Cape Town Tourism pledges to market tourism offering despite funding uncertainty
In the wake of an announcement at the Cape Town Tourism AGM on October 18, 2012, that the City of Cape Town will now lead the city's destination marketing, Cape Town Tourism CEO Mariëtte du Toit-Helmbold has given the assurance that her organisation will remain a dynamic industry body delivering tourism destination marketing and visitor services in line with its Constitution.
Considered by many as a world best-practice partnership between local government (which appoints Cape Town Tourism to deliver specified services on behalf of the City) and the private sector tourism industry, represented through Cape Town Tourism’s almost 2 000 members, she was confident that the organisation was the best vehicle to deliver tourism destination marketing and visitor services for Cape Town.
Cape Town Tourism’s ability to navigate significant changes in the global tourism arena, take advantage of trends in digital marketing and deliver innovative customer-centred marketing despite limited funding and tough competition, has been lauded by the United Nations World Tourism Organisation. Its secretary-general, Taleb Rifai, has commended Cape Town Tourism on the role the organisation plays in positioning the city as one of the world’s leading destinations.
“Key programmes over the past year, including a new, compelling marketing campaign and a concerted push into social media platforms, have positioned Cape Town Tourism at the forefront of some of the most innovative initiatives in destination marketing,” he says.
The City of Cape Town introduced its new Tourism, Events and Marketing Directorate (incorporating Arts & Culture and Strategic Assets) to the industry at the Cape Town Tourism AGM. The function of the new directorate includes Place Marketing – a department that will, in future, take care of destination marketing at large for the city. Cape Town Tourism will focus on tourism marketing, while supporting the directorate with place marketing programmes.
Cape Town Tourism’s grant funding was reduced from the budgeted R42-million to R36-million, which in effect means the operating budget has to be cut from R48-million to R39,8-million for 2012/2013.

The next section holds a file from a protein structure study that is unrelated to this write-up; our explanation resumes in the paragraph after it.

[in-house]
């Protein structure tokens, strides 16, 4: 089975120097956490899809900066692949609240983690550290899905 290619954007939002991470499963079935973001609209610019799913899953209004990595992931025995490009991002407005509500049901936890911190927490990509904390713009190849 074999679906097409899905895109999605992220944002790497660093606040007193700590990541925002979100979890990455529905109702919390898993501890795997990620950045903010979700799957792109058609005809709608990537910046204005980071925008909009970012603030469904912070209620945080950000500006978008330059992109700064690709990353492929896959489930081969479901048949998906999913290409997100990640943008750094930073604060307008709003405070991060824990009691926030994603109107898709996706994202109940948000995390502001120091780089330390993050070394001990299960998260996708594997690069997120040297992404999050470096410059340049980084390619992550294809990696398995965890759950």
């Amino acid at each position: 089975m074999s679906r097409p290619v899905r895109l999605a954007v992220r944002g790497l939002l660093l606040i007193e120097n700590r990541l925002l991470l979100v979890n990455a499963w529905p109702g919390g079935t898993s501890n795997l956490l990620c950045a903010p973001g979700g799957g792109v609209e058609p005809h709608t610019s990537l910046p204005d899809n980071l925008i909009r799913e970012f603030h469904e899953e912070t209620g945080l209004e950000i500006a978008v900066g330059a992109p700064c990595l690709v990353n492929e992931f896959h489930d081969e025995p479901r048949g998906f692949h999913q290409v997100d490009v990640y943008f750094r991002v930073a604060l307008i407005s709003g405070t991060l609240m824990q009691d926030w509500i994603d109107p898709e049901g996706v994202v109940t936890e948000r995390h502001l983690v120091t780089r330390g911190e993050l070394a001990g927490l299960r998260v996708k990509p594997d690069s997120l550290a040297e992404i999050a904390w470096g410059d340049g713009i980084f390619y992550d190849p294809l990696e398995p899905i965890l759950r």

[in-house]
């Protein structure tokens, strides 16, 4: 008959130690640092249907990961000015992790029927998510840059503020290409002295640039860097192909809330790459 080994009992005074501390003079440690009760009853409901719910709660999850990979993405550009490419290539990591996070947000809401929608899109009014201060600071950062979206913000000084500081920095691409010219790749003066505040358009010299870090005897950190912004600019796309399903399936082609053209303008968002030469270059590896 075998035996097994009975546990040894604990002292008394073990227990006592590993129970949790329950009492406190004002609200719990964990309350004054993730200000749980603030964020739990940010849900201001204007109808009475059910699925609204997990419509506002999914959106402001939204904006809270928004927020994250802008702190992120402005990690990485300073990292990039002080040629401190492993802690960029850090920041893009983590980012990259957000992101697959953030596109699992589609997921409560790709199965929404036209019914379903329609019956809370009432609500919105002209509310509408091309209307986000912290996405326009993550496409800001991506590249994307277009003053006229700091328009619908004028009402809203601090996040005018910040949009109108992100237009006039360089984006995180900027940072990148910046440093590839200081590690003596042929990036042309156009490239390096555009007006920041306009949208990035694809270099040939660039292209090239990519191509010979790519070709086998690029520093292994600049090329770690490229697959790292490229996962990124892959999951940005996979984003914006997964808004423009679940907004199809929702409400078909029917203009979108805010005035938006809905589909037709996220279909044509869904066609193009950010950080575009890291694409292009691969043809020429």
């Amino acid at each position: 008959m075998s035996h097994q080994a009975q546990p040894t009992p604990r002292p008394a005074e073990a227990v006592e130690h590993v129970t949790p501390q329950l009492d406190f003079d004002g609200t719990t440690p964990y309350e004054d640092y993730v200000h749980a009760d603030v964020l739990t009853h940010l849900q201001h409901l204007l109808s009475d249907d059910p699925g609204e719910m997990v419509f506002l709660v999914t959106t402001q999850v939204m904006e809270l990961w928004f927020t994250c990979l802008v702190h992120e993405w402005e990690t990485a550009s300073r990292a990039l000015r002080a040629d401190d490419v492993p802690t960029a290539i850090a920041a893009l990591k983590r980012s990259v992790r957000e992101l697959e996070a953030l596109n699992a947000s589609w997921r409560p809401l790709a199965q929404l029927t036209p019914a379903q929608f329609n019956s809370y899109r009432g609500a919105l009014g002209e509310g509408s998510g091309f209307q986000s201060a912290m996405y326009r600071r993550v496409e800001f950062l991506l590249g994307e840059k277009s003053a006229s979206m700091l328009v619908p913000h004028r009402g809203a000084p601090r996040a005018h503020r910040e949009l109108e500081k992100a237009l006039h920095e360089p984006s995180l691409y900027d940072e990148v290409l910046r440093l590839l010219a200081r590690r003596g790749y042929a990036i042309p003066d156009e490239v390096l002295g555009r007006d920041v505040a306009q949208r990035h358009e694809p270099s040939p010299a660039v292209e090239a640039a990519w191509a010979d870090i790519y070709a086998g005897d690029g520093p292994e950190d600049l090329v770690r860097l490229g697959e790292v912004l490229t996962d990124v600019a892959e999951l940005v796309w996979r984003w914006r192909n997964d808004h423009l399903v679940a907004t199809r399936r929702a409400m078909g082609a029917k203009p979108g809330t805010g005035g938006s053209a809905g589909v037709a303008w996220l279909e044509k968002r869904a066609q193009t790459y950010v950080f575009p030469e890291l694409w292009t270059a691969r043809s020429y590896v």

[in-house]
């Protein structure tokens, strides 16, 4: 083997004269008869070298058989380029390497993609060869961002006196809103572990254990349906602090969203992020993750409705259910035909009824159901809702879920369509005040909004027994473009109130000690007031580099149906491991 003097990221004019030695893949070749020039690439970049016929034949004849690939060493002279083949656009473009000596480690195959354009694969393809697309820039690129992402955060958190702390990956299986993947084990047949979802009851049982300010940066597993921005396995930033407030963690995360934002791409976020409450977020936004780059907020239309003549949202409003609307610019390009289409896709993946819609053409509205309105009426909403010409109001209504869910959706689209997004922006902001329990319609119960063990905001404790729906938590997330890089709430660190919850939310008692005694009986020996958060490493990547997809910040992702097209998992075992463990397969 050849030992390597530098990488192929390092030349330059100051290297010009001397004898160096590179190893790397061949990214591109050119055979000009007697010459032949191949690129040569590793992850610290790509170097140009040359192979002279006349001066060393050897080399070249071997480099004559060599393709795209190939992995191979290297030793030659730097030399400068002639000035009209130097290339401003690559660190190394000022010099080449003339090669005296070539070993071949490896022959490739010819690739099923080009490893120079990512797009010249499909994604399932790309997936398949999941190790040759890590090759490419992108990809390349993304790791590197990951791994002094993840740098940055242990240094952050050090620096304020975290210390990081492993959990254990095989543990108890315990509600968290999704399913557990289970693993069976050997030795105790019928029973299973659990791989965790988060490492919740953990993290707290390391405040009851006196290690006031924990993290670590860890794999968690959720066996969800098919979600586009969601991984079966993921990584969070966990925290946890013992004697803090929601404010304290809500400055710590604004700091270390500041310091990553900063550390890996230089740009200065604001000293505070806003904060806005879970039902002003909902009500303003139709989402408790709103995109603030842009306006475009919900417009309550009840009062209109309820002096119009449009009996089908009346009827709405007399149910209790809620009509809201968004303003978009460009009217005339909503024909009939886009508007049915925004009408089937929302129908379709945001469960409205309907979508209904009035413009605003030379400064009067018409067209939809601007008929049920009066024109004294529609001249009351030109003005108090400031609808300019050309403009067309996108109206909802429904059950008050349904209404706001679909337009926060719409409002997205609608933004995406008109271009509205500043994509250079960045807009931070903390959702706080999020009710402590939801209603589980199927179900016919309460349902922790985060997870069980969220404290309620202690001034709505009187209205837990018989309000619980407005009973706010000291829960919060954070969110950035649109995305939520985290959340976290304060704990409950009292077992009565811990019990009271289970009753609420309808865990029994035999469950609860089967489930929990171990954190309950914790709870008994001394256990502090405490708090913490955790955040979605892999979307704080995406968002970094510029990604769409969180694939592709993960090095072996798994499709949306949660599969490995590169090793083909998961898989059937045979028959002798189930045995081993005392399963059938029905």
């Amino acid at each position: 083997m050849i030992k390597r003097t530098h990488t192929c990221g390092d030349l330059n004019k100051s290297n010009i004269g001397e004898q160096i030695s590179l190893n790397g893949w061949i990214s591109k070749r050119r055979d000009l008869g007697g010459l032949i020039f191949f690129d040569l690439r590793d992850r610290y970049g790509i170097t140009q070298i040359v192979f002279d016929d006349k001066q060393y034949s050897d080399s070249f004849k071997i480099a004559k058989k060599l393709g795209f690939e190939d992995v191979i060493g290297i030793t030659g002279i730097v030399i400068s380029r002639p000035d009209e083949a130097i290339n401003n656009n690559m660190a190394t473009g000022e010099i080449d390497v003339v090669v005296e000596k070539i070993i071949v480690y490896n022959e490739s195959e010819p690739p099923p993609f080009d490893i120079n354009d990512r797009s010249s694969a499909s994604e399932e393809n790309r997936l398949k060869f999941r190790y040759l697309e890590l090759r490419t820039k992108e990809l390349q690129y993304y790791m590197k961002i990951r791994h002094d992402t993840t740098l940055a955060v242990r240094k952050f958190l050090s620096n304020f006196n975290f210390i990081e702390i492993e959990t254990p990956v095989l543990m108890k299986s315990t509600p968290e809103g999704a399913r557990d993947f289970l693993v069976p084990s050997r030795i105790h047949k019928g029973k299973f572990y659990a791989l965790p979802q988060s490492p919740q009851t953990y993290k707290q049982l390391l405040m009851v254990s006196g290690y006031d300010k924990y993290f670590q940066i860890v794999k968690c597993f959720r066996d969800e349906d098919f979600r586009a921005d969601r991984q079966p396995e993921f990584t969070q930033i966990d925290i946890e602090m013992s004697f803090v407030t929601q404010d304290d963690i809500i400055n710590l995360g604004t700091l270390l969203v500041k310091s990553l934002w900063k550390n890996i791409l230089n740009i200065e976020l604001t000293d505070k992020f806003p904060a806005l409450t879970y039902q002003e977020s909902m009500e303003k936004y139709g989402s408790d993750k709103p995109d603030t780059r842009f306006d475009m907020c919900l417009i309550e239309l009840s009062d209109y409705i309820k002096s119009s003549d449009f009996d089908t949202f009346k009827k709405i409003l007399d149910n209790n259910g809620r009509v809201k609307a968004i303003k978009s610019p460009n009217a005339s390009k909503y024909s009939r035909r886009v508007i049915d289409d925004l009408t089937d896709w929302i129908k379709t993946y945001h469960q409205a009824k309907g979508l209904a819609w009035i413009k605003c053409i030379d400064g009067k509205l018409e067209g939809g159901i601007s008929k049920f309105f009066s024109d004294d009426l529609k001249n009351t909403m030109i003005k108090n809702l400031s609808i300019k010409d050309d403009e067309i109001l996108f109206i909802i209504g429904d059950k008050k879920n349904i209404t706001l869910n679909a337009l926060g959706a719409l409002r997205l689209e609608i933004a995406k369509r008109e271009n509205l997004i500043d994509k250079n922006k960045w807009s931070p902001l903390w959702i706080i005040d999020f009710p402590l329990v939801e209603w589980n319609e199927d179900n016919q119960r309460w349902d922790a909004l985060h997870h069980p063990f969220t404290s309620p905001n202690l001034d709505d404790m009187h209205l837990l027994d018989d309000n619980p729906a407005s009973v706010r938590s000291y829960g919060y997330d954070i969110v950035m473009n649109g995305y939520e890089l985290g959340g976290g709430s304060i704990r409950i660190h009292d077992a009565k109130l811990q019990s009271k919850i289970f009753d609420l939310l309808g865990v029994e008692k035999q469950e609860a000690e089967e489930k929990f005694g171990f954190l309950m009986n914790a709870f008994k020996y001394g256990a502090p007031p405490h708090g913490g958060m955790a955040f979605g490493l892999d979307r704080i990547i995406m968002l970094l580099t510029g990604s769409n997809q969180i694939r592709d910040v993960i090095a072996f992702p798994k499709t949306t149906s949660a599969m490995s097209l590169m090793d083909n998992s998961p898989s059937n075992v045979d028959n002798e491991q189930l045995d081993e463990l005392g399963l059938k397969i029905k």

The City’s service level agreement with Cape Town Tourism outlines tourism marketing services required as:
· Domestic and international tourism marketing, which is defined as promoting Cape Town at agreed and approved marketing exhibitions and markets
· Domestic and international trade and media hosting
· Online, digital and eMarketing services
· Additional tourism marketing activities as requested from time to time (at additional cost to the City)
Mayor Patricia de Lille said, “I am pleased that Cape Town Tourism initiated a series of international campaigns emphasising the broadening of our offering. However, it is clear that a great deal more work needs to be done to further entrench our position in this regard. The City is ready to take the lead in making sure that we leverage our assets to broaden our offering.”
Says Du Toit-Helmbold, “Up to now, Cape Town Tourism’s destination mandate and the services delivered for the City as outlined in past agreements did not include business, investment and study promotion, even though the tourism marketing strategy and campaign were developed to complement and enhance a broader economic brand and strategy for Cape Town. We have had to make difficult decisions in the past, and we will do so again to ensure that Cape Town Tourism is a well-run organisation that contributes in a real way to position Cape Town as one of the world’s leading tourism destinations.
"We are encouraged by the City’s commitment to conclude a three-year visitor services and tourism marketing agreement with Cape Town Tourism before June 2013. We are committed to work with the City of Cape Town to co-design our future partnership with the City and agree on Cape Town Tourism’s role and responsibility within the broader Place Marketing agenda of the City.